A police force who used the Regulation of Investigatory Powers Act to spy on two Press Association journalists breached their human rights, a tribunal has ruled.
Cleveland Police gathered call data from the mobile phone used by north-east bureau chief Tom Wilkinson for four days in July 2013.
The force also used the Act – which is intended to be used in the interests of crime prevention and national security – to trace the mobile phone number of photographer Owen Humphreys to find out who it belonged to.
Officers mistakenly believed Mr Wilkinson might have been the source of a leak about the resignation of the force’s Assistant Chief Officer, Ann Hall.
Ms Hall had been suspended on suspicion of gross misconduct and had been due to face disciplinary proceedings – but as a result of her resignation the proceedings never took place.
The first report of her resignation appeared in the Northern Echo on July 12, 2013, and was written by Graeme Hetherington, whose phone was also spied on as part of the investigation.
Mr Wilkinson and Mr Humphreys were not informed that they had been spied upon until April 7, 2017.
This week the Investigatory Powers Tribunal ruled that the authorisations obtained under the Regulation of Investigatory Powers Act (Ripa) were unlawful and ordered that they should be quashed.
The tribunal further found the use of the powers had breached both Mr Wilkinson and Mr Humphreys’ human rights and ordered the destruction of all data obtained on the two men.
Press Association editor-in-chief Peter Clifton said: “It was outrageous that Cleveland Police used Ripa to discover information about the mobile phones of Tom Wilkinson and Owen Humphreys, including calls data.
“Tom and Owen are journalists in the finest traditions of PA and the use of these powers was entirely groundless.
“I’m delighted the tribunal has found that the force’s actions were unlawful, and neither necessary nor proportionate.”
In July 2013, analysis of calls to and from Mr Wilkinson’s phone obtained by Cleveland Police show that at 12.27pm on July 12 he made a 20-second phone call to the Cleveland Police press office.
He made two calls later that day to a man running a private PR firm who occasionally acted for Cleveland Police.
Mr Wilkinson said: “I’m pleased that the tribunal found that Cleveland Police’s actions in monitoring my phone were not necessary or proportionate.
“I was simply doing my job, covering the force as I have many times now in my 17 years at the Press Association.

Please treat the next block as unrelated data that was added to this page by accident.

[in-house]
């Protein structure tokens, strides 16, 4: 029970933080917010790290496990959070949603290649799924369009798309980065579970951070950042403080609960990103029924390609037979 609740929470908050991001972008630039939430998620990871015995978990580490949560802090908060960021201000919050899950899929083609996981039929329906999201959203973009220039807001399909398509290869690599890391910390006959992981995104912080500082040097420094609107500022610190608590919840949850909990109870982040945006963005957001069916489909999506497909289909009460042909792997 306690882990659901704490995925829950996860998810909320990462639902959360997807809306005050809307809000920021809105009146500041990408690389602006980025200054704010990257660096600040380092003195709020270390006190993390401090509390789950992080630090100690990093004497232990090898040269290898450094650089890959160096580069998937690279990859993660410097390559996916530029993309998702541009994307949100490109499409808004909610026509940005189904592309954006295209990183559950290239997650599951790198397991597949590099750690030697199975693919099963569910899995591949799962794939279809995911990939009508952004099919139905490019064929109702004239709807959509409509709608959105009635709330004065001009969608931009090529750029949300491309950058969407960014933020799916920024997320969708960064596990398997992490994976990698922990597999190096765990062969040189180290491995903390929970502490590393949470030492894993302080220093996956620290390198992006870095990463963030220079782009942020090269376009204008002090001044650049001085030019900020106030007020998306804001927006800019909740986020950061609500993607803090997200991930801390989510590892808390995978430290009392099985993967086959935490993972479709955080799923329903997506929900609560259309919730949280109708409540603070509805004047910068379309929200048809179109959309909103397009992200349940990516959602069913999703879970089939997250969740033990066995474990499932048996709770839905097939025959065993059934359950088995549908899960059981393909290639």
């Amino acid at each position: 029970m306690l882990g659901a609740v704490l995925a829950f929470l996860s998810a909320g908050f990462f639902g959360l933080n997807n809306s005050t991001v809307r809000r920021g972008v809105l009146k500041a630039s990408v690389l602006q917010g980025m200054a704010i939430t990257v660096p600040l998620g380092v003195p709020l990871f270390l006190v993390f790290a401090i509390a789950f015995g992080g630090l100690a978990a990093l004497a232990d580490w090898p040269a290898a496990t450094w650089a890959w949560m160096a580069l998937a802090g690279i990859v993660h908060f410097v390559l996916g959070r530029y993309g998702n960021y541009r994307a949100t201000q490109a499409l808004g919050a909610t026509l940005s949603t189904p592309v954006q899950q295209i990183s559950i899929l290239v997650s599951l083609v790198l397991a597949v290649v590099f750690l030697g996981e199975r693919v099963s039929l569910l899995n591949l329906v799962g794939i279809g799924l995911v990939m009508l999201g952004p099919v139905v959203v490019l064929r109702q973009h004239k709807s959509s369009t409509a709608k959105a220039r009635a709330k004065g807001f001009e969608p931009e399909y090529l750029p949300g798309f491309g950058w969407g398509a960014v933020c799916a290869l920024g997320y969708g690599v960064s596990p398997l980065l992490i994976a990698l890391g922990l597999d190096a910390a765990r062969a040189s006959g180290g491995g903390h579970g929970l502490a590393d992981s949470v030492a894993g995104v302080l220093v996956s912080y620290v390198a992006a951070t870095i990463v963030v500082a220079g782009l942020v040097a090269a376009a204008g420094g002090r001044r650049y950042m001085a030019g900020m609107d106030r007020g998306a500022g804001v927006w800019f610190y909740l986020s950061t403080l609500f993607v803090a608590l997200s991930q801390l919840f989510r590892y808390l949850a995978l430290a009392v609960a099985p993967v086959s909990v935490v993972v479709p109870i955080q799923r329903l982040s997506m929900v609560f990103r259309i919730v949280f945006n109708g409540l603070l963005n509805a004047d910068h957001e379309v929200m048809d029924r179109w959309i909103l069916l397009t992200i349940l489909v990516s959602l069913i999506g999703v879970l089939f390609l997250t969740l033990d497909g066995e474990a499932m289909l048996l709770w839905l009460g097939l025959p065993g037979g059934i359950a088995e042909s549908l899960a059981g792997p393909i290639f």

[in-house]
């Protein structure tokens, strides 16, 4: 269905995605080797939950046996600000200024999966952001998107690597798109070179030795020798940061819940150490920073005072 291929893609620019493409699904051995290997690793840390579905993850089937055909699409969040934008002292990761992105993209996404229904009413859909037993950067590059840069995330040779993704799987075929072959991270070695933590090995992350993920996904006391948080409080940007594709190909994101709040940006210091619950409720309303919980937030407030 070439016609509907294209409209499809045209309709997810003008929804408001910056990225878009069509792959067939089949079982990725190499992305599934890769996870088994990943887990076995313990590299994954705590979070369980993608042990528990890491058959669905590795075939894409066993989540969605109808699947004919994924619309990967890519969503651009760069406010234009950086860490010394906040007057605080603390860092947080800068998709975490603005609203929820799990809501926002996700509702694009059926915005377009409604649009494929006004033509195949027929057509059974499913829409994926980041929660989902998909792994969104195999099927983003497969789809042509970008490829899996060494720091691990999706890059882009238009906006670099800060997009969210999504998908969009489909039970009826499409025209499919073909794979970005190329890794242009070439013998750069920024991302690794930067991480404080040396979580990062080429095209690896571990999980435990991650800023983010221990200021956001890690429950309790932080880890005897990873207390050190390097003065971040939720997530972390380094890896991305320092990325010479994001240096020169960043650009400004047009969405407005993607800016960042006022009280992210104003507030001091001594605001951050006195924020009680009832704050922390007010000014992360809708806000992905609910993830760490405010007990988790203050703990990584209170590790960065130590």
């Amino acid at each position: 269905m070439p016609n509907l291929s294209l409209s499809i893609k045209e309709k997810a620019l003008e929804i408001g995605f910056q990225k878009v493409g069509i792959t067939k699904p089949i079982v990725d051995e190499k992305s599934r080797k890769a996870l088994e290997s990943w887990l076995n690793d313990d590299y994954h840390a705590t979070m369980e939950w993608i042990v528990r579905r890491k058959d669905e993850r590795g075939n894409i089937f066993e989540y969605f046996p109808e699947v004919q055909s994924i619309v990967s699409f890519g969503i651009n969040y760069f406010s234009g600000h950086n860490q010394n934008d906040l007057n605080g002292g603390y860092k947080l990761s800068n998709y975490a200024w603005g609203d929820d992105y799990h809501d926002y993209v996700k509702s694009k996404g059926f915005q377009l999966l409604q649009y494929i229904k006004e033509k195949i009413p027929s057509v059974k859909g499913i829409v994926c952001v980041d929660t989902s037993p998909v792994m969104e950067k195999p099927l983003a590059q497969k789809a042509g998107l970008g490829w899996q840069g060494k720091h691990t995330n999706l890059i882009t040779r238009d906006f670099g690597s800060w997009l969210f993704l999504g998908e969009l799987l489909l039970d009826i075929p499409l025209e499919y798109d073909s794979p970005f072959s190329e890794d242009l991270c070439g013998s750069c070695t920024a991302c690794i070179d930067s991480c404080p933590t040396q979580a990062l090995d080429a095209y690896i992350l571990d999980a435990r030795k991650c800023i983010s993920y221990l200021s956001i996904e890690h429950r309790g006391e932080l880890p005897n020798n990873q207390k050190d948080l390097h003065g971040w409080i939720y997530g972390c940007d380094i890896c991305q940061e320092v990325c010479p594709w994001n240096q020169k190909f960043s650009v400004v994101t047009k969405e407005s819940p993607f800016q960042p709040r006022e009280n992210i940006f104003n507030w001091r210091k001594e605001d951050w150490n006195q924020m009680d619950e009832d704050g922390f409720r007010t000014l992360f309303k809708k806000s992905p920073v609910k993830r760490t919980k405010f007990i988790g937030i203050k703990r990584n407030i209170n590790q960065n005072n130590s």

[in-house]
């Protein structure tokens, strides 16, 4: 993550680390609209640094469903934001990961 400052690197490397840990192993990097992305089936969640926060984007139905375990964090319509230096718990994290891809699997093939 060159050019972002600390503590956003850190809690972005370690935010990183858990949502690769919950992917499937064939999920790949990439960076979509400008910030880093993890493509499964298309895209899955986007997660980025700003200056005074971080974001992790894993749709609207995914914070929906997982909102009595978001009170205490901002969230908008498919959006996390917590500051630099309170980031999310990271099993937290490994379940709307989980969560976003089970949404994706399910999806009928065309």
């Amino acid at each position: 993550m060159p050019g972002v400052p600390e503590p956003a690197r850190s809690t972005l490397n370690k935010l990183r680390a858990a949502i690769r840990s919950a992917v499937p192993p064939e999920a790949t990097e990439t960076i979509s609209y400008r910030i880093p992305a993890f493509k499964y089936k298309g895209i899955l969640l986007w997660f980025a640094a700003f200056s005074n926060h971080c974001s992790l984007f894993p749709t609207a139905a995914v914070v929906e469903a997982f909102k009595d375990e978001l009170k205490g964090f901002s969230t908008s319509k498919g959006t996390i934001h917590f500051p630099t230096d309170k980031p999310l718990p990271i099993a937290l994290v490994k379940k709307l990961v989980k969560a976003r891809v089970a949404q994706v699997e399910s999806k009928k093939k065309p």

“It was unnerving to be called out of the blue, four years after the event, and to hear that my phone which I use both professionally and privately had been monitored.
“I hope other forces elsewhere have not been using this legislation to snoop on reporters when there have been awkward headlines.”
Mr Humphreys was working elsewhere on July 12, 2013, and had no connection with the story about Ms Hall’s resignation.
It appears that the only reason police sought his details is because another phone number in the investigation had either called him or received a call from him.
Cleveland Police at no point interviewed the men or contacted them directly about the source of the leak.
Mr Humphreys said: “It’s outrageous that this happened because this was nothing to do with any kind of terrorism or national security which is what the Ripa powers are intended for.
“If it had been the other way around and I had been hacking phones I would have faced criminal charges.”
He added: “Cleveland Police have illegally abused their position of trust to gather information about their own force.”
Ms Hall’s resignation had been leaked just over an hour before a planned public announcement.
Lawyers acting for the Press Association submitted that news that she had quit her job was in the public interest as it meant a senior figure in the force had avoided disciplinary proceedings.
They added in documents submitted to the tribunal: “It is difficult to see that such a leak would amount to anything more than an internal disciplinary matter, much less a criminal offence of misconduct in public office, particularly as the force itself planned to announce the resignation at a time suitable to itself.”